The other day, former Reds pitcher Mat Latos blasted the lack of leadership in the Reds' clubhouse the past couple of seasons, telling Ken Rosenthal of Fox Sports that the Reds missed Scott Rolen and Bronson Arroyo:
When Scott was there, we had guys doing exactly what they were supposed to do. After Scott left, we had guys with two years in the big leagues, in the clubhouse, on their phones, laying down in the video room, just hanging out during games, not in the dugout, not cheering their teammates on. Our dugout looked like a ghost town.
After Bronson, the same exact thing. We had starters in there roping our (clubhouse attendants), like, cattle-roping our clubbies. Guys on their computers, buying stuff, hanging out in the clubhouse. We had a guy with a year-and-a-half in the big leagues wandering around the clubhouse, hanging out. We had a closer in there sleeping until the seventh inning. We lose that veteran leadership, that’s what happens. You can’t have that ... it turns into a circus.
Reds manager Bryan Price disputed Latos' account, saying, "That is unfair and inaccurate. We have outstanding leadership from ownership through the front office, through the coaching staff, and we have outstanding quality character people in our clubhouse. It is ridiculous that we even have to discuss something of this nature. We have done nothing to deserve this."
First baseman Joey Votto spoke up on Tuesday, defending the clubhouse atmosphere and the Reds' disappointing 2014 season with .. well, a voice of reason. As you might expect from Votto. He told Cincinnati.com's C. Trent Rosencrans and John Fay,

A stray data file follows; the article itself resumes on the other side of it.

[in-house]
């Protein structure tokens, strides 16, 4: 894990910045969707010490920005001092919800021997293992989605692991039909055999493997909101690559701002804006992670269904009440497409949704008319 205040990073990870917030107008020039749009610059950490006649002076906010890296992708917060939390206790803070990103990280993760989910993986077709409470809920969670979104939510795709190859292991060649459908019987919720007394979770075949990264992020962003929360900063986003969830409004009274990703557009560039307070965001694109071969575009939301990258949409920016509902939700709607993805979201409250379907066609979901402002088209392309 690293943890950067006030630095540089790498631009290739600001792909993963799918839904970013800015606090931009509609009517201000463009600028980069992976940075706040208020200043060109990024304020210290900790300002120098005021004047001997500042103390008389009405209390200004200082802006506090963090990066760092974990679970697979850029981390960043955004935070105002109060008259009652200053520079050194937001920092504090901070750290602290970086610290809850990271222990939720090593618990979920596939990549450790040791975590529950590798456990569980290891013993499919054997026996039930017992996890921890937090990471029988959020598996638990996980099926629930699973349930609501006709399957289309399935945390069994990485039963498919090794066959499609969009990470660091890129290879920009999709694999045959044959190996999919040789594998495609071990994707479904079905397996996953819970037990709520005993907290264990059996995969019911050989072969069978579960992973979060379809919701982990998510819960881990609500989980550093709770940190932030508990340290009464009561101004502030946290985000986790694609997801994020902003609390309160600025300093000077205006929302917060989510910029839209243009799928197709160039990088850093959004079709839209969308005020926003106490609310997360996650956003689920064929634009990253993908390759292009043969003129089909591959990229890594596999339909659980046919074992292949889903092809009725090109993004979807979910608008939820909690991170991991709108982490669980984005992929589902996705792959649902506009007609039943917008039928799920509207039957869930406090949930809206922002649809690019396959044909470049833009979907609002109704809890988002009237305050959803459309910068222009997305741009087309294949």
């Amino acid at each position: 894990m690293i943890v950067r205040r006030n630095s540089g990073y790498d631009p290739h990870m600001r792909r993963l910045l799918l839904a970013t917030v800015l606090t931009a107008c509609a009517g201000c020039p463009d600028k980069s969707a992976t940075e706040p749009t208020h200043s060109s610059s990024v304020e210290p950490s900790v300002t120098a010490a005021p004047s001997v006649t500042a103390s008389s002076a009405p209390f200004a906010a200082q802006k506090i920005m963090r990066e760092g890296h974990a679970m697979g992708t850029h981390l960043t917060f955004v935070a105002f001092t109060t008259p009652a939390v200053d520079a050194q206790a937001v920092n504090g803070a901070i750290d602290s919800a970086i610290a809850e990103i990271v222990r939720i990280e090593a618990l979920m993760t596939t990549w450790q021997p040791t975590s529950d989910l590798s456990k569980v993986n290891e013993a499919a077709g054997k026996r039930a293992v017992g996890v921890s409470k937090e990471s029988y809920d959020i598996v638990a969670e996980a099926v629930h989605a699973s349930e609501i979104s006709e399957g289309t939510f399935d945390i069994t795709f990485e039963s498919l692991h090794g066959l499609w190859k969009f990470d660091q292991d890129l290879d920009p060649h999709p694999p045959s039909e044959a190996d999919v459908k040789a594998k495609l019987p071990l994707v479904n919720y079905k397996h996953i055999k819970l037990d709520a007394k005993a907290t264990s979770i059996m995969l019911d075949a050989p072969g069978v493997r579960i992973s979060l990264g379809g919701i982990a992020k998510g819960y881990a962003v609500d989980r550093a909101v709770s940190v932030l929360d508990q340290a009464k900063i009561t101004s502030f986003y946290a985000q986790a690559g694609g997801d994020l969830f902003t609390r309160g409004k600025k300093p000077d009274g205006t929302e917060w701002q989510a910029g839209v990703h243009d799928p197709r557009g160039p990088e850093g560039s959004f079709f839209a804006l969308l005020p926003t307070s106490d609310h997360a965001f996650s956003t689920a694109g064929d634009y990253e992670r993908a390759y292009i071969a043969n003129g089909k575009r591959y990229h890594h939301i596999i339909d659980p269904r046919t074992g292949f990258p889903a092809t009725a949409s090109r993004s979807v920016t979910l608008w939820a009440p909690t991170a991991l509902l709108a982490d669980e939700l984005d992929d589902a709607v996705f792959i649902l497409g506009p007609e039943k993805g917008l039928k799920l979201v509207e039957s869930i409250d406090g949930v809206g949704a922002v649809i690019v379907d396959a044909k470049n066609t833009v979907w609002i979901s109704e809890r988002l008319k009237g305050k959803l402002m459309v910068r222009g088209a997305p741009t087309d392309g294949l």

Ever since Scott left, there's been a lot of talk about leadership and the importance of having one focal point. That's not how ... that's not what's really going on in the clubhouse. We're a group of guys who have come up in the organization together at different times. As we grow, we're doing it collectively. So there's not going to be one focal point. We're doing it collectively as a unit.
I know when we traded for Marlon (Byrd) the conversation was about his leadership qualities. Marlon's going to come here and be himself and bring what he brings and he's also going to fit in.
The thing I wanted to say is we're doing all right. We just lost last year. We won three of the last five years. We had a couple of not-so-good runs in the playoffs. There's a lot of variables involved. There's no excuses. We just lost in the playoffs, but we got there. We won the division two out of three times.
Last year, I would like to think was a bit of an aberration.
Amen. Votto went on to argue that a lot of the people complaining about the lack of leadership on the Reds aren't in the clubhouse or riding the team bus. Now, Votto or Price didn't address the specific allegations that Latos made so it's not fair to suggest Latos is a crackpot or making stuff up. You certainly want players invested in the game as much as possible and not in the clubhouse playing Candy Crunch on their iPhones.
But the problem with explaining a team's failures to a lack of leadership is that it's done after the fact. It's a convenient excuse for a lousy season. Does anybody make preseason projections and rankings on team leadership or team chemistry? Did the Red Sox have great leadership in 2013 and lousy leadership in 2014? It was the same team. Or is it simply that winning teams are described as having good leadership or good chemistry while bad teams lack it?
It's pretty easy to understand why the Reds declined from 90 wins to 76 wins: Votto played just 62 games; Jay Bruce hurt his knee and was horrible; Brandon Phillips is in decline and played just 108 games; left field and shortstop were offensive black holes; Homer Bailey missed some time; Latos himself made just 16 starts; the bullpen had the second-worst ERA in the National League.
As Votto said, "We just lost last year."